gold regression vs BFD ld: __ehdr_start

Roland McGrath roland@hack.frob.com
Sun Mar 30 01:15:00 GMT 2014


With trunk on x86_64-linux-gnu:

	$ cat foo.s
		.text
		.globl _start
	_start:
		lea __ehdr_start(%rip), %r11
	$ ./gas/as-new -o foo.o foo.s
	$ ./ld/ld-new -shared -o foo.so foo.o
	$ readelf -rs foo.so

	There are no relocations in this file.

	Symbol table '.dynsym' contains 6 entries:
	   Num:    Value          Size Type    Bind   Vis      Ndx Name
	     0: 0000000000000000     0 NOTYPE  LOCAL  DEFAULT  UND 
	     1: 00000000000001c1     0 SECTION LOCAL  DEFAULT    4 
	     2: 00000000000001c1     0 NOTYPE  GLOBAL DEFAULT    4 _start
	     3: 0000000000200278     0 NOTYPE  GLOBAL DEFAULT    6 __bss_start
	     4: 0000000000200278     0 NOTYPE  GLOBAL DEFAULT    6 _edata
	     5: 0000000000200278     0 NOTYPE  GLOBAL DEFAULT    6 _end

	Symbol table '.symtab' contains 14 entries:
	   Num:    Value          Size Type    Bind   Vis      Ndx Name
	     0: 0000000000000000     0 NOTYPE  LOCAL  DEFAULT  UND 
	     1: 00000000000000e8     0 SECTION LOCAL  DEFAULT    1 
	     2: 0000000000000118     0 SECTION LOCAL  DEFAULT    2 
	     3: 00000000000001a8     0 SECTION LOCAL  DEFAULT    3 
	     4: 00000000000001c1     0 SECTION LOCAL  DEFAULT    4 
	     5: 00000000000001c8     0 SECTION LOCAL  DEFAULT    5 
	     6: 00000000002001c8     0 SECTION LOCAL  DEFAULT    6 
	     7: 0000000000000000     0 NOTYPE  LOCAL  DEFAULT    1 __ehdr_start
	     8: 00000000002001c8     0 OBJECT  LOCAL  DEFAULT    6 _DYNAMIC
	     9: 0000000000000000     0 OBJECT  LOCAL  DEFAULT    6 _GLOBAL_OFFSET_TABLE_
	    10: 00000000000001c1     0 NOTYPE  GLOBAL DEFAULT    4 _start
	    11: 0000000000200278     0 NOTYPE  GLOBAL DEFAULT    6 __bss_start
	    12: 0000000000200278     0 NOTYPE  GLOBAL DEFAULT    6 _edata
	    13: 0000000000200278     0 NOTYPE  GLOBAL DEFAULT    6 _end
	$ ./gold/ld-new -shared -o foo.so foo.o
	./gold/ld-new: error: foo.o: requires dynamic R_X86_64_PC32 reloc against '__ehdr_start' which may overflow at runtime; recompile with -fPIC
	[Exit 1]
	$ 

I think when __ehdr_start was first added to BFD ld, it may have behaved
this way too.  But it works properly now.  The key issue is that when the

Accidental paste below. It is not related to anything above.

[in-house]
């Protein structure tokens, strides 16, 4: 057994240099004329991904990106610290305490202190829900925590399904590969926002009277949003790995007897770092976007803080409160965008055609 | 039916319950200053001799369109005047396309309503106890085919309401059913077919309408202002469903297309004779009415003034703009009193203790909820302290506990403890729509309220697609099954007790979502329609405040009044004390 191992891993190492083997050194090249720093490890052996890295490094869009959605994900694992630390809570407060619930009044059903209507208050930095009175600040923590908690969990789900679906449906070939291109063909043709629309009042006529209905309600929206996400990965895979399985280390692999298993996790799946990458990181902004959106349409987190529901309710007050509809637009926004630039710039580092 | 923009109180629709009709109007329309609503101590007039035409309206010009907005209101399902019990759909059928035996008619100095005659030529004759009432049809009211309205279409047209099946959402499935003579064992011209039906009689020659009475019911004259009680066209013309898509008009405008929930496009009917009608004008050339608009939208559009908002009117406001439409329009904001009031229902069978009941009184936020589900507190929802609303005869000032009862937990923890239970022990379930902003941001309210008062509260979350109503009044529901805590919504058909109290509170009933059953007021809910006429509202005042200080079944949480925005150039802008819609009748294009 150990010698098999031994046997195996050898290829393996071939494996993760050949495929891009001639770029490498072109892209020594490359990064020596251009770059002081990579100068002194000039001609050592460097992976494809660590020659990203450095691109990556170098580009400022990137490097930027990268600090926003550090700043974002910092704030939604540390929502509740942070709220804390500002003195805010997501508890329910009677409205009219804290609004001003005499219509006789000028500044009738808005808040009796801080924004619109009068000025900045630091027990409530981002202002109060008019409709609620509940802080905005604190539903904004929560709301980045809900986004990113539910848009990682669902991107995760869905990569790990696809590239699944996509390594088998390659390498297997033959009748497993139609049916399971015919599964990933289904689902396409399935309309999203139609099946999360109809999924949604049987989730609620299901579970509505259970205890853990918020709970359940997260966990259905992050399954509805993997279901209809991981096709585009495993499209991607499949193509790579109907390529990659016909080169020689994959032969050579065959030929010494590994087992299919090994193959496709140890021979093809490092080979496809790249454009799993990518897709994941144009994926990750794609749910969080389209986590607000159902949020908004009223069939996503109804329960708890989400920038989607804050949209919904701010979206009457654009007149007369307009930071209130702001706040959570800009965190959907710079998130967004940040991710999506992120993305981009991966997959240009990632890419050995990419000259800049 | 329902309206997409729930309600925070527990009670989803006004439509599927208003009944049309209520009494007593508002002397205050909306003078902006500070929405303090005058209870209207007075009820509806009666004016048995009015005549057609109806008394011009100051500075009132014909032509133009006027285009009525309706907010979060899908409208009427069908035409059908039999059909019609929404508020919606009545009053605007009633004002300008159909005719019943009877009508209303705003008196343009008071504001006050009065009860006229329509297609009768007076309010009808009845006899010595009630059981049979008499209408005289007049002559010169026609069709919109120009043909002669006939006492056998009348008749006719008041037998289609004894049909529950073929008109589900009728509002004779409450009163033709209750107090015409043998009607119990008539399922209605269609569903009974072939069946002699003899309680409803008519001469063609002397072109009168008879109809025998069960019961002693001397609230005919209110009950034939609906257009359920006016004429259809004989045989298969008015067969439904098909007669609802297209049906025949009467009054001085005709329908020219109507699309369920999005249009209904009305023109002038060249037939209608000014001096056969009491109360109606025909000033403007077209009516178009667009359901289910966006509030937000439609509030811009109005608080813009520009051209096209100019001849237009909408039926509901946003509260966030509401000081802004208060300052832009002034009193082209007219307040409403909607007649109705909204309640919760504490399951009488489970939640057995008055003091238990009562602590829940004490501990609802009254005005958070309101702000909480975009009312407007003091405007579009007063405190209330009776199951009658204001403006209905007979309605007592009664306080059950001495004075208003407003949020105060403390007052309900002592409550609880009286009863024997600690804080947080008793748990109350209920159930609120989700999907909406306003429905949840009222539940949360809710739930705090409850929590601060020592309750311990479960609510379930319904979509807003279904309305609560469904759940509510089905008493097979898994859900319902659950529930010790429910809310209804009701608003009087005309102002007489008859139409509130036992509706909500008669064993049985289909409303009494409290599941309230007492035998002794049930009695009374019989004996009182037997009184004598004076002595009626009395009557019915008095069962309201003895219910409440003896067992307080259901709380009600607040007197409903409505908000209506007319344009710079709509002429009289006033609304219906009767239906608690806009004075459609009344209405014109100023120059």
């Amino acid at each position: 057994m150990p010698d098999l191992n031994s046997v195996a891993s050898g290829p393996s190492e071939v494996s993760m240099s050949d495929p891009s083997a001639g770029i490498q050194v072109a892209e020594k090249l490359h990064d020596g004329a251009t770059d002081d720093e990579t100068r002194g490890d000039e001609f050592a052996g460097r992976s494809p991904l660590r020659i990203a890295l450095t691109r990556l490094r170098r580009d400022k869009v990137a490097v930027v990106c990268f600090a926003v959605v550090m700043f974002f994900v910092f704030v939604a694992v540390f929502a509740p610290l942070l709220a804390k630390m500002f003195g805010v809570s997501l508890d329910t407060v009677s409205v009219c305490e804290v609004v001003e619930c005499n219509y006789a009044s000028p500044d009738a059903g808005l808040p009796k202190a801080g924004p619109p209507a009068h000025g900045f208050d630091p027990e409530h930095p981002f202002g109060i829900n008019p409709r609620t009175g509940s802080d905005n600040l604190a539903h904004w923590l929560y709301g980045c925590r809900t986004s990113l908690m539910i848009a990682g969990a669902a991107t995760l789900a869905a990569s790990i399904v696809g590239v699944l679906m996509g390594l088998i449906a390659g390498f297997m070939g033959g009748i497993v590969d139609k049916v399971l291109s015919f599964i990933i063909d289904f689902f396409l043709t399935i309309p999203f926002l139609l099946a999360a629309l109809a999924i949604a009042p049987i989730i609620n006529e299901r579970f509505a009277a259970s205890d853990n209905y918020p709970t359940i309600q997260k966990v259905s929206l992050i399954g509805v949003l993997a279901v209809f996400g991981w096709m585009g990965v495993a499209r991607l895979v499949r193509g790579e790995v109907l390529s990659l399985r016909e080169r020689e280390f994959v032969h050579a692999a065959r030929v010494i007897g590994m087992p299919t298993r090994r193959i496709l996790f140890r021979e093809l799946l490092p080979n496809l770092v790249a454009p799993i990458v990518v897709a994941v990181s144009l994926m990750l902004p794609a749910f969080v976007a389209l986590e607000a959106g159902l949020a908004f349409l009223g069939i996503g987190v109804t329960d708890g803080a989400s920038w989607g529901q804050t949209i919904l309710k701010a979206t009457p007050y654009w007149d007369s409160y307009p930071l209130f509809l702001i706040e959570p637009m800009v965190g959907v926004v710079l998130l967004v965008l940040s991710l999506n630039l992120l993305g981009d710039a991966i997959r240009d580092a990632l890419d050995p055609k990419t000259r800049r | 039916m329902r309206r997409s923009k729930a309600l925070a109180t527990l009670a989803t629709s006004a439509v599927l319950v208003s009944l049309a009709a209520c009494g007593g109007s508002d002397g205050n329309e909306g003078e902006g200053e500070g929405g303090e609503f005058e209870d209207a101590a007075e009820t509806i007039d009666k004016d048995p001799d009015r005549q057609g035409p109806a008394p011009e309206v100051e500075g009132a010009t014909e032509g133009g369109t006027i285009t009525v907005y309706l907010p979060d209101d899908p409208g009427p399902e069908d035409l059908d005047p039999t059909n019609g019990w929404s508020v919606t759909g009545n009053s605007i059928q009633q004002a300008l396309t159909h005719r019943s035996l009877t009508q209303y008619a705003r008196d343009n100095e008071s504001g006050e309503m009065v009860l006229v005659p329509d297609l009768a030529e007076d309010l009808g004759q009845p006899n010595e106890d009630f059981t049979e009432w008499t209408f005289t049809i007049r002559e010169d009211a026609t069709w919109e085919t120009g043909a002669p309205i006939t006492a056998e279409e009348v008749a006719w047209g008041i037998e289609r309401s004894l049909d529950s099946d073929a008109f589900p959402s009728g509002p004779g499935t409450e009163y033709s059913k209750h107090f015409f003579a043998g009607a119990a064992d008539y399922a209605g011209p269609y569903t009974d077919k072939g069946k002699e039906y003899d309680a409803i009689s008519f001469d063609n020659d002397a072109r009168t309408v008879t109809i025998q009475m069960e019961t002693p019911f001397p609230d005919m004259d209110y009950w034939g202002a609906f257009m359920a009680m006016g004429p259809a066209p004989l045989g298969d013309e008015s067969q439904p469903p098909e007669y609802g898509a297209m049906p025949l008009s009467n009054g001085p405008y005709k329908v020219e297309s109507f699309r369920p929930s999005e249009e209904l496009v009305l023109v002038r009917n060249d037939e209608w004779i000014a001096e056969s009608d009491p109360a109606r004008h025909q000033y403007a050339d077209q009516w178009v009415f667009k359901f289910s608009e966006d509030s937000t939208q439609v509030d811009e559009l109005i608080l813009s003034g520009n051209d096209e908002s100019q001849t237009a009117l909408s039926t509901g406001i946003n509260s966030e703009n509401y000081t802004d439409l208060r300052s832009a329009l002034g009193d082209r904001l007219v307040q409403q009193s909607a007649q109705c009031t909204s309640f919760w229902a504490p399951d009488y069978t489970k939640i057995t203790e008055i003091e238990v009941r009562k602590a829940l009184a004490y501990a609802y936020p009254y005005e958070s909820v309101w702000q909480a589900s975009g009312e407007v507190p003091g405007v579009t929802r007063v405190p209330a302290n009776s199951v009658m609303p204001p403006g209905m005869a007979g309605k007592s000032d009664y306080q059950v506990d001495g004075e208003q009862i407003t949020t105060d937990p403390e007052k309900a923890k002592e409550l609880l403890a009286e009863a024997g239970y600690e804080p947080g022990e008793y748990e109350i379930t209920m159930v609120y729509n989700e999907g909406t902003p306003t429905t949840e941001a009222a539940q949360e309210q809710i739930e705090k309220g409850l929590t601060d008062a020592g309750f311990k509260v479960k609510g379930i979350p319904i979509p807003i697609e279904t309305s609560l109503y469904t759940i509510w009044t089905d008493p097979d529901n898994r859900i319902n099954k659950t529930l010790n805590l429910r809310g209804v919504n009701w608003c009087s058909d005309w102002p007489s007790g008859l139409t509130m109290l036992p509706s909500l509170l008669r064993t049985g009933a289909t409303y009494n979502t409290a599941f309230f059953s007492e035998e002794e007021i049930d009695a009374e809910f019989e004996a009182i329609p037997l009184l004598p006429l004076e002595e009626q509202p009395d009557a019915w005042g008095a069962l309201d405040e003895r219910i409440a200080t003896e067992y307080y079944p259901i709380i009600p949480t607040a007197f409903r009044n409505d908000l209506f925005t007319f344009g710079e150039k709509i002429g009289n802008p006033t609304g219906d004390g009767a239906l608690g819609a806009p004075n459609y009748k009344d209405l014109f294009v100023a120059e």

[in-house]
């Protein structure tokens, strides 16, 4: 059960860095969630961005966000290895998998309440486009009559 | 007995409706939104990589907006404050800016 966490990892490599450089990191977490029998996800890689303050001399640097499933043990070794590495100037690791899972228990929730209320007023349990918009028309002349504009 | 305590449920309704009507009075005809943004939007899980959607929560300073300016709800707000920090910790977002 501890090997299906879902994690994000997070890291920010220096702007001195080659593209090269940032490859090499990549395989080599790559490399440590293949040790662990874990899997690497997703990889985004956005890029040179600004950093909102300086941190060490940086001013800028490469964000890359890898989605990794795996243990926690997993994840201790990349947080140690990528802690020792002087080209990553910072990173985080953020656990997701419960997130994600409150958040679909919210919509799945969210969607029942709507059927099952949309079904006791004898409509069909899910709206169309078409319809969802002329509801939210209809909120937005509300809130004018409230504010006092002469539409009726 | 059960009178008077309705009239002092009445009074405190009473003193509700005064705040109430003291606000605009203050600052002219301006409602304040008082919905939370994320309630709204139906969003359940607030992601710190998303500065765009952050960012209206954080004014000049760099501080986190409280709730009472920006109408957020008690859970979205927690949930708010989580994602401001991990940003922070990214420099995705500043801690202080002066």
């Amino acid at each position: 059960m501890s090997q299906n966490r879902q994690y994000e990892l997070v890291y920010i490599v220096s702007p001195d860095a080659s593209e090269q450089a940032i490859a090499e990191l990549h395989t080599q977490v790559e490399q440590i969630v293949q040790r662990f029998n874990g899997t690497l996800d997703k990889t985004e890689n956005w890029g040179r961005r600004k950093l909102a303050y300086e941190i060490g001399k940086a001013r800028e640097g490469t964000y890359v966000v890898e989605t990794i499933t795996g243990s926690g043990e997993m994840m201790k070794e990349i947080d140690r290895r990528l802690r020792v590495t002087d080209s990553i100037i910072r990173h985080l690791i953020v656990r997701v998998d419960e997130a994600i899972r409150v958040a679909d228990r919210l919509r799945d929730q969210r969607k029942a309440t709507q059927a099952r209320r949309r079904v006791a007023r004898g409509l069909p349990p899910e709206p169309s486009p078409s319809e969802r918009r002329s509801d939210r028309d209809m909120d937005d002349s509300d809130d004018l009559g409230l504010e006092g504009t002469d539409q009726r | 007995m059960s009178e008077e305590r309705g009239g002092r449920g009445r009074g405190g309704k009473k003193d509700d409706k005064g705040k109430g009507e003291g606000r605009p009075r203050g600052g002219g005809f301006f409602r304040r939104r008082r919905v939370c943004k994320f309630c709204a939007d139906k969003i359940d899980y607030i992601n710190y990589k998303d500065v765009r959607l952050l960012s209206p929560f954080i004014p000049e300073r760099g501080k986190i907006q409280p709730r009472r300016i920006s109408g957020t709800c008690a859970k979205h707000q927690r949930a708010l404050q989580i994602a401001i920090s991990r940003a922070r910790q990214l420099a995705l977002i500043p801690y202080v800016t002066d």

__ehdr_start symbol is in its indeterminate state, it still needs to be
understood to be STV_HIDDEN so that it doesn't generate dynamic relocs.
When it is eventually found that it can be defined and it is--a decision
that can only be made after layout--then it will be defined as STV_HIDDEN,
so it should always get static resolution.  If at the end of the way it
can't be defined (layout with no readable segment covering the file
headers), then it is probably fine to get an error rather than generating
the dynamic relocs that would be normal for any random undefined
symbol--albeit, that is a regression relative to pre-2.23 linkers when
users happen to use this once mundane, now magic symbol name.  (I'm not
sure any more if 2.24/trunk BFD ld has that regression against its own
pre-2.23 behavior or not.)

I think what has to happen is something analogous to what BFD ld does now:
Add the symbol early on in an undefined or indeterminate state, and then
define it (or don't) later on.  It's not very clear to me how to do that
correctly in gold.  It would seem clearest if it can be done in
define_standard_symbols.  But I don't know what Layout::finalize (where
it's created now) should do to find it and adjust it to point at the right
segment.  I also don't know how either case would interact with a user
defining (in input or script) this symbol name himself, in which case (IIRC
the BFD ld behavior) the user's symbol should be wholly unmolested (but it
might be that BFD ld uses the user's value but marks it STV_HIDDEN
anyway--I'm not sure).

This is yet another time I've wished we had a common test suite for both
linkers to verify matching behavior.  Of course I understand why output
doesn't match byte-for-byte and why the whole style of the existing ld
testsuite doesn't mesh well with a more semantically-precise testing
methodology.  But still, harumph.


Thanks,
Roland



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